Tuiles are ultra-thin, crisp, curved cookies that imitate the shape of a French roof tile (tuile means “tile” in French).

In addition to the classic arch shape, the versatile batter can be spread into large rounds for molding into cups to hold ice cream, berries or mousse, or into long strips that can be twisted into corkscrews for a fanciful garnish.

These delicate cookies are most successful when baked on silicone-coated nonstick liners.



1/2 cup cake flour

2/3 cup confectioners’ sugar

2 large egg whites

1 teaspoon vanilla extract

1/2 teaspoon almond extract

1/4 cup unsalted butter, melted and cooled

3/4 cup sliced almonds

Position a rack in the middle of the oven, and preheat to 350 degrees. Line three rimless baking sheets with silicone-coated nonstick liners.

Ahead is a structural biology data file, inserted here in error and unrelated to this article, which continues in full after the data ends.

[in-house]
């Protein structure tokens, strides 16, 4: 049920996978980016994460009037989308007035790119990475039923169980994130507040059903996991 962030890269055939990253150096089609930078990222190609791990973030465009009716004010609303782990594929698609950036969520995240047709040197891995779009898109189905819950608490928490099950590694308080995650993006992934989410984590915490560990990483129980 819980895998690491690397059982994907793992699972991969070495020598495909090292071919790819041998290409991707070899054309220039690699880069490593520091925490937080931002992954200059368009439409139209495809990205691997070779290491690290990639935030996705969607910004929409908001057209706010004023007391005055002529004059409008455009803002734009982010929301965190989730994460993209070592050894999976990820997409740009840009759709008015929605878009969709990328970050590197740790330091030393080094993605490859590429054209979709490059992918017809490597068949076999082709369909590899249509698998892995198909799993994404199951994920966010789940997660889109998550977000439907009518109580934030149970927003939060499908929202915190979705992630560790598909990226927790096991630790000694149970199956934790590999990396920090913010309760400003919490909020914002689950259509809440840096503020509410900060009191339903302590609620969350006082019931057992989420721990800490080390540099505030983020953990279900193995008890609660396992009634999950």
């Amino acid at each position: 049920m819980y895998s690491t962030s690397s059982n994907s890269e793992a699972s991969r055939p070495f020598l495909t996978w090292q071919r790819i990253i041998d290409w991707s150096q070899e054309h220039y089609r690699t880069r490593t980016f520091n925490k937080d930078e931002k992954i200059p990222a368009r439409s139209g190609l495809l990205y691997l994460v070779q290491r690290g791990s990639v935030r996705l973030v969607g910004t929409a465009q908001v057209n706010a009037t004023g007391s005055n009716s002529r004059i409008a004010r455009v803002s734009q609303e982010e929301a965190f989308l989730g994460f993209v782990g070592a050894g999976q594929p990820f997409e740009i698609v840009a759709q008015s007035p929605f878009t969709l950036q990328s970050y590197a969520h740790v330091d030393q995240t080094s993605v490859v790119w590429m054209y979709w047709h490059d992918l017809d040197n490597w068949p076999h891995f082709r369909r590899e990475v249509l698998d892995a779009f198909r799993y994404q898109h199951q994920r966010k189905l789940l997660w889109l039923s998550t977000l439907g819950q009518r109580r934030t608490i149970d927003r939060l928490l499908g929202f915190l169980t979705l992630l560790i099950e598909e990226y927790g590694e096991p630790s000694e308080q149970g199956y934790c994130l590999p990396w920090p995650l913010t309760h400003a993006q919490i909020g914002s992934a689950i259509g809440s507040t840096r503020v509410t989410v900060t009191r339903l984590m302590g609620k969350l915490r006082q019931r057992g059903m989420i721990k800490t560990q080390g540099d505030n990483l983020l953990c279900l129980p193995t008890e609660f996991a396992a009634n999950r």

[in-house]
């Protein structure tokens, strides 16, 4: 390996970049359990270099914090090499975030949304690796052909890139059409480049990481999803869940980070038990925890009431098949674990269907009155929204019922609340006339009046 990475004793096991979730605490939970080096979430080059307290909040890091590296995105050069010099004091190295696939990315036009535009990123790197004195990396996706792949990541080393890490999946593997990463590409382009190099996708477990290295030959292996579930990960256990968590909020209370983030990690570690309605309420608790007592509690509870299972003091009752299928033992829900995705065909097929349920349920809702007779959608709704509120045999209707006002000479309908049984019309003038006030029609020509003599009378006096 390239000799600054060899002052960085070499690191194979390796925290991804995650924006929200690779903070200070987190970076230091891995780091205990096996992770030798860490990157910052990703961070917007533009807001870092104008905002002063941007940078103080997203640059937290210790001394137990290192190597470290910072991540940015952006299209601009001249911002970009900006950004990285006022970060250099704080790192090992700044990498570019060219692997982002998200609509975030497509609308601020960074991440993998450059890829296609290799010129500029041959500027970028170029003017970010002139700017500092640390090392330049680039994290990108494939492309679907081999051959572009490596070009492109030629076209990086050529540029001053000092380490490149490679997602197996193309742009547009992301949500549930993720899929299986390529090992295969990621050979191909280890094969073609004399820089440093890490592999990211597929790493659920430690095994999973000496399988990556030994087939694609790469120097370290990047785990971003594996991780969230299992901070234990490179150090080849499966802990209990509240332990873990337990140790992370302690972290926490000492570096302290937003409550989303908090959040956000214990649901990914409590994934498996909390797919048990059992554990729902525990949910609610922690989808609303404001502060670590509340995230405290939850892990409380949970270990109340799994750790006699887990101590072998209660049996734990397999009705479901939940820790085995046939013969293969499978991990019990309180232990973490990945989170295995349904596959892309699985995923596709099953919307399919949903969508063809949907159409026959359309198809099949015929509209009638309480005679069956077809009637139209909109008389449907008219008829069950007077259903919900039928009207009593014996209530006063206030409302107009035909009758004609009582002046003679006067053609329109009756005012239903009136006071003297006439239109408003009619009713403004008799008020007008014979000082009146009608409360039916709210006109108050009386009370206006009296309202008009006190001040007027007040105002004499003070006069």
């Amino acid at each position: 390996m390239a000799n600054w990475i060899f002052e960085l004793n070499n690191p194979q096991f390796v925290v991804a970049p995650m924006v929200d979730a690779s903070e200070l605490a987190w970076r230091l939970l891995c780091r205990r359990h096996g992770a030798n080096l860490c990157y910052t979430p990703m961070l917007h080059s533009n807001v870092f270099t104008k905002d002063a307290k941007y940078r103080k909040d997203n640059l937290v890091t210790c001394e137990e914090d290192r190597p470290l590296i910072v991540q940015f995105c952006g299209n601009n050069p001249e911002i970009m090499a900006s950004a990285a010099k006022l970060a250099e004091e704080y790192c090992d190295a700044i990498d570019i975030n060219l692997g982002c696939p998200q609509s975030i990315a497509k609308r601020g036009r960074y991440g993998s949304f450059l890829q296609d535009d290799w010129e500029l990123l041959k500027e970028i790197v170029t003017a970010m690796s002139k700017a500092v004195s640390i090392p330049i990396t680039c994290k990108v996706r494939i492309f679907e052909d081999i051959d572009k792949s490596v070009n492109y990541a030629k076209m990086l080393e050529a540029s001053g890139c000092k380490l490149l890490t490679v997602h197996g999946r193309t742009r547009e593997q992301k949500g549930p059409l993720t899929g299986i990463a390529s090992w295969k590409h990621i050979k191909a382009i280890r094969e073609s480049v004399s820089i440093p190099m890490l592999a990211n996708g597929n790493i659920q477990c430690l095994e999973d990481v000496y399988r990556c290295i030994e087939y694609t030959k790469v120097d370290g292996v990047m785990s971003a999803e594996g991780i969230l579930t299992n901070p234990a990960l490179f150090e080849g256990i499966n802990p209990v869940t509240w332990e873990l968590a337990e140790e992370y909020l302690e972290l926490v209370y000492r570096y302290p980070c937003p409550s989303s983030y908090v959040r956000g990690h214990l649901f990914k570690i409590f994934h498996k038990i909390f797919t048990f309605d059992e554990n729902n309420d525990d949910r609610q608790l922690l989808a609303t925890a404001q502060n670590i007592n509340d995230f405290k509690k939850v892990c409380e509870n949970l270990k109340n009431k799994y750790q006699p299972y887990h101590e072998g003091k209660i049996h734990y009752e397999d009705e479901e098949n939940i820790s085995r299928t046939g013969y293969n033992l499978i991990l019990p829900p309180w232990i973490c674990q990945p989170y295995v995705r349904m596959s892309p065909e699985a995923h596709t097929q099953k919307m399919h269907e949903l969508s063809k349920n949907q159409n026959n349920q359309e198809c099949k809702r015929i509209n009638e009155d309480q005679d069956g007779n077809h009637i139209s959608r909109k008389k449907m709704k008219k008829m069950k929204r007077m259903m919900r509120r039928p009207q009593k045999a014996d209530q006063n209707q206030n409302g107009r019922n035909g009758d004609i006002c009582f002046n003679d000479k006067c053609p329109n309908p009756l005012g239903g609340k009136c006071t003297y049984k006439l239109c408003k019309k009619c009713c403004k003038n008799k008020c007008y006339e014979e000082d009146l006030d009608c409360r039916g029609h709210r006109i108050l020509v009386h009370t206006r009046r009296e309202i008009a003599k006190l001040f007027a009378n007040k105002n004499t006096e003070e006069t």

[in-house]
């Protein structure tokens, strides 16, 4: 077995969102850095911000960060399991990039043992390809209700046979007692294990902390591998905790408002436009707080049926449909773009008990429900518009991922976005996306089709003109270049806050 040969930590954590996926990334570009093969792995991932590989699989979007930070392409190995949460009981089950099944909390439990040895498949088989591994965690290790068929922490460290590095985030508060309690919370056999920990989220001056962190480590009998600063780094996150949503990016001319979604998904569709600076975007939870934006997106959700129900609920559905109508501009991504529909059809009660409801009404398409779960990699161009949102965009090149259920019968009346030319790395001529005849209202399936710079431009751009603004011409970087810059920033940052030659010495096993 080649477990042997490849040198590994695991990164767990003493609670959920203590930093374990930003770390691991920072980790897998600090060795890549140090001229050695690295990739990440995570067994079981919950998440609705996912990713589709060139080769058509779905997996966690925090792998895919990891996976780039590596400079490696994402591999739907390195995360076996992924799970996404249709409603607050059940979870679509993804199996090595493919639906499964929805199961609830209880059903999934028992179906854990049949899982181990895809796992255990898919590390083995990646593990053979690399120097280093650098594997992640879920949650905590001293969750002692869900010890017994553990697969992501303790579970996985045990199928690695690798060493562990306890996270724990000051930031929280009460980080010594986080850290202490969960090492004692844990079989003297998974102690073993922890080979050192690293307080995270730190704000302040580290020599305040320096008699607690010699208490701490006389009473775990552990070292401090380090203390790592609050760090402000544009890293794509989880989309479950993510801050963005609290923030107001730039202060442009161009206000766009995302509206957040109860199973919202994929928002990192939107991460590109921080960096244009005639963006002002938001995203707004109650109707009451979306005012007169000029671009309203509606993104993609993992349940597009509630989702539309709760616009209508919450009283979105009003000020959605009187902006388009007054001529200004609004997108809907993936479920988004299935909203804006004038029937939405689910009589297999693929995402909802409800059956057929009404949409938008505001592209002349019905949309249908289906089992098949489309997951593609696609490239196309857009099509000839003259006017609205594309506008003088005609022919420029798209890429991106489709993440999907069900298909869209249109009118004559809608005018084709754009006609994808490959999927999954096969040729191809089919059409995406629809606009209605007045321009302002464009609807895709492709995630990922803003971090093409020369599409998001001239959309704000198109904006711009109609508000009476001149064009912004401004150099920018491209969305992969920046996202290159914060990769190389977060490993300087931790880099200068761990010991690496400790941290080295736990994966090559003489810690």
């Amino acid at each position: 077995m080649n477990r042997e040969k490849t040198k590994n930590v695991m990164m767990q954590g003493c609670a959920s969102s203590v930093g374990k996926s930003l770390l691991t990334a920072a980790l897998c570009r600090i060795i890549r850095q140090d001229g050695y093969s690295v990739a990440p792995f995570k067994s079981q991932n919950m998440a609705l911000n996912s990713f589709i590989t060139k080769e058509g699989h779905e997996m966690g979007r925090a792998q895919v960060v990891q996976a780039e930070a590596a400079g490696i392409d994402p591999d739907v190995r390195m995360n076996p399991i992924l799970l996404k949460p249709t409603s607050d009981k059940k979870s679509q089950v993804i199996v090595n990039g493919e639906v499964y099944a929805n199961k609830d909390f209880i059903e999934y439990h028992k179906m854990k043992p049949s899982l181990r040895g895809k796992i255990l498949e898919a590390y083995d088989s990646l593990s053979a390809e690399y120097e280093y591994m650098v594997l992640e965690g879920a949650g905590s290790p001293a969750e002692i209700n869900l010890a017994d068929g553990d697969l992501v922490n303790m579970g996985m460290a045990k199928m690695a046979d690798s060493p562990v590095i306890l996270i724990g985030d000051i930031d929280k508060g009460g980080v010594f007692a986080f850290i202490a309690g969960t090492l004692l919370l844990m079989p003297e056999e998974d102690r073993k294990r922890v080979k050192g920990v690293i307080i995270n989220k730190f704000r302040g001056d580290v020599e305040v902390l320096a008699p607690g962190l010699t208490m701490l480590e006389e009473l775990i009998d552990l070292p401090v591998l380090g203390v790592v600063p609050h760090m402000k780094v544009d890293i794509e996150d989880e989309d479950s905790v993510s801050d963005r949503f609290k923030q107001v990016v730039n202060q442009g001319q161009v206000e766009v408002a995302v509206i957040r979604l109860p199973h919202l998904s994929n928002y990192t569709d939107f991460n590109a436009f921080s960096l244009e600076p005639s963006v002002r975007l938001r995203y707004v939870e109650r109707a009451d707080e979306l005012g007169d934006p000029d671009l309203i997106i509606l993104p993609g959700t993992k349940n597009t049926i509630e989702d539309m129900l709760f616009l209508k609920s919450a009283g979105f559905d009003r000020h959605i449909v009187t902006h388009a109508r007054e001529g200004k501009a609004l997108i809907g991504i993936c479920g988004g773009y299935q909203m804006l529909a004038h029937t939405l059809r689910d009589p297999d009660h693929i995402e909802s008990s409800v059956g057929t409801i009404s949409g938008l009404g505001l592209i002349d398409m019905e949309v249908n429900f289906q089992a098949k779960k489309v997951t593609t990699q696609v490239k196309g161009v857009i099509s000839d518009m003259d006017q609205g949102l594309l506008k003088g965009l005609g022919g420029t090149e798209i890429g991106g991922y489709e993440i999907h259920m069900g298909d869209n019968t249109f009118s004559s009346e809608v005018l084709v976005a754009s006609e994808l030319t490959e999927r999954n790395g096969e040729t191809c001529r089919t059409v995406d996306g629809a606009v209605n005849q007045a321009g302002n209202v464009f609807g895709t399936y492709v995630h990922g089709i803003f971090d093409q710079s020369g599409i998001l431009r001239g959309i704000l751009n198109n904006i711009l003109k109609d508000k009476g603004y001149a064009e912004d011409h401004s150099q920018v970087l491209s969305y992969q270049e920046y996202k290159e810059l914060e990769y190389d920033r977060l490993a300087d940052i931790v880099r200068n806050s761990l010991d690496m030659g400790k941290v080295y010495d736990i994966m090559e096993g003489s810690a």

In a large bowl, using a wire whisk, stir together the flour and confectioners’ sugar. Add the egg whites, vanilla and almond extract and whisk until smooth, about 2 minutes. Whisk in the melted butter until blended and the batter is smooth and shiny.

Using 1 tablespoon of batter for each cookie, form six 4-inch rounds on a prepared baking sheet, spreading them with a narrow, thin offset metal spatula, spacing them about 3 inches apart. The batter will look translucent, and in some spots the baking liner may show through. Scatter about 2 teaspoons sliced almonds over the top of each cookie.

Bake the cookies until they have a border that is evenly brown, but the center remains light gold, 6-8 minutes.

Remove the cookies from the oven. Using the offset metal spatula, immediately lift the warm cookies one at a time, working quickly but carefully, from the baking sheet. Drape them over a rolling pin, making sure they do not touch.

When the cookies are firm and have cooled slightly, after about 1 minute, carefully transfer them to a wire rack to cool completely.


Makes about 18 cookies.